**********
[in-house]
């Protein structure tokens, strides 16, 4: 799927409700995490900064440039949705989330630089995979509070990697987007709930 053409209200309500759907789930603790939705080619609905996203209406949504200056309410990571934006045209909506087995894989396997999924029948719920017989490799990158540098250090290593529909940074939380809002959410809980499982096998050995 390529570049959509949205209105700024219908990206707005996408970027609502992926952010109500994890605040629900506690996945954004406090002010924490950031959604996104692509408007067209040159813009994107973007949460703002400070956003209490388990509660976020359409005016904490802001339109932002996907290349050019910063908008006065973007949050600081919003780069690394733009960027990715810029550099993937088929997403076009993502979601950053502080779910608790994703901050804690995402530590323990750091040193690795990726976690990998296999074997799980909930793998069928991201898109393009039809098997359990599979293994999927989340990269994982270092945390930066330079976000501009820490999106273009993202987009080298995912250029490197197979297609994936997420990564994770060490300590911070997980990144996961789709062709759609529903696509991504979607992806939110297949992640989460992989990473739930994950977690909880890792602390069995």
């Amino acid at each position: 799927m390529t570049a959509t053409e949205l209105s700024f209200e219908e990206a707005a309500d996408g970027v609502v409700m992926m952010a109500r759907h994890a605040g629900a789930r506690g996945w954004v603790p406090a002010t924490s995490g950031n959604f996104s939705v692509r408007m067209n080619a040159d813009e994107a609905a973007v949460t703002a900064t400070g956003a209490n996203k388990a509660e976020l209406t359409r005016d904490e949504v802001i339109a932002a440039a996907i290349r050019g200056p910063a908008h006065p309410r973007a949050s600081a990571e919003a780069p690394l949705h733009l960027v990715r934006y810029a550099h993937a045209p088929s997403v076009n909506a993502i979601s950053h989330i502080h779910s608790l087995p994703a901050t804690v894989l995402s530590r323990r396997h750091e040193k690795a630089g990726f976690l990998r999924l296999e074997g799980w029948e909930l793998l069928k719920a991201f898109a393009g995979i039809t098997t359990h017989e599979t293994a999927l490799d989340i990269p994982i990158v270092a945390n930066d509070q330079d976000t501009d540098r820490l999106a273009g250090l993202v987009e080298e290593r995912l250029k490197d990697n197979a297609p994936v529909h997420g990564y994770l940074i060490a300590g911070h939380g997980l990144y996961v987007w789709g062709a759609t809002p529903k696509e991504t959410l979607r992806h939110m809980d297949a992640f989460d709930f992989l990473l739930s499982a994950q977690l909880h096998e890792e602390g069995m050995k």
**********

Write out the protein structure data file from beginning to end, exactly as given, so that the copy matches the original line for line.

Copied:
[in-house]
């Protein structure tokens, strides 16, 4: 799927409700995490900064440039949705989330630089995979509070990697987007709930 053409209200309500759907789930603790939705080619609905996203209406949504200056309410990571934006045209909506087995894989396997999924029948719920017989490799990158540098250090290593529909940074939380809002959410809980499982096998050995 390529570049959509949205209105700024219908990206707005996408970027609502992926952010109500994890605040629900506690996945954004406090002010924490950031959604996104692509408007067209040159813009994107973007949460703002400070956003209490388990509660976020359409005016904490802001339109932002996907290349050019910063908008006065973007949050600081919003780069690394733009960027990715810029550099993937088929997403076009993502979601950053502080779910608790994703901050804690995402530590323990750091040193690795990726976690990998296999074997799980909930793998069928991201898109393009039809098997359990599979293994999927989340990269994982270092945390930066330079976000501009820490999106273009993202987009080298995912250029490197197979297609994936997420990564994770060490300590911070997980990144996961789709062709759609529903696509991504979607992806939110297949992640989460992989990473739930994950977690909880890792602390069995």
């Amino acid at each position: 799927m390529t570049a959509t053409e949205l209105s700024f209200e219908e990206a707005a309500d996408g970027v609502v409700m992926m952010a109500r759907h994890a605040g629900a789930r506690g996945w954004v603790p406090a002010t924490s995490g950031n959604f996104s939705v692509r408007m067209n080619a040159d813009e994107a609905a973007v949460t703002a900064t400070g956003a209490n996203k388990a509660e976020l209406t359409r005016d904490e949504v802001i339109a932002a440039a996907i290349r050019g200056p910063a908008h006065p309410r973007a949050s600081a990571e919003a780069p690394l949705h733009l960027v990715r934006y810029a550099h993937a045209p088929s997403v076009n909506a993502i979601s950053h989330i502080h779910s608790l087995p994703a901050t804690v894989l995402s530590r323990r396997h750091e040193k690795a630089g990726f976690l990998r999924l296999e074997g799980w029948e909930l793998l069928k719920a991201f898109a393009g995979i039809t098997t359990h017989e599979t293994a999927l490799d989340i990269p994982i990158v270092a945390n930066d509070q330079d976000t501009d540098r820490l999106a273009g250090l993202v987009e080298e290593r995912l250029k490197d990697n197979a297609p994936v529909h997420g990564y994770l940074i060490a300590g911070h939380g997980l990144y996961v987007w789709g062709a759609t809002p529903k696509e991504t959410l979607r992806h939110m809980d297949a992640f989460d709930f992989l990473l739930s499982a994950q977690l909880h096998e890792e602390g069995m050995k």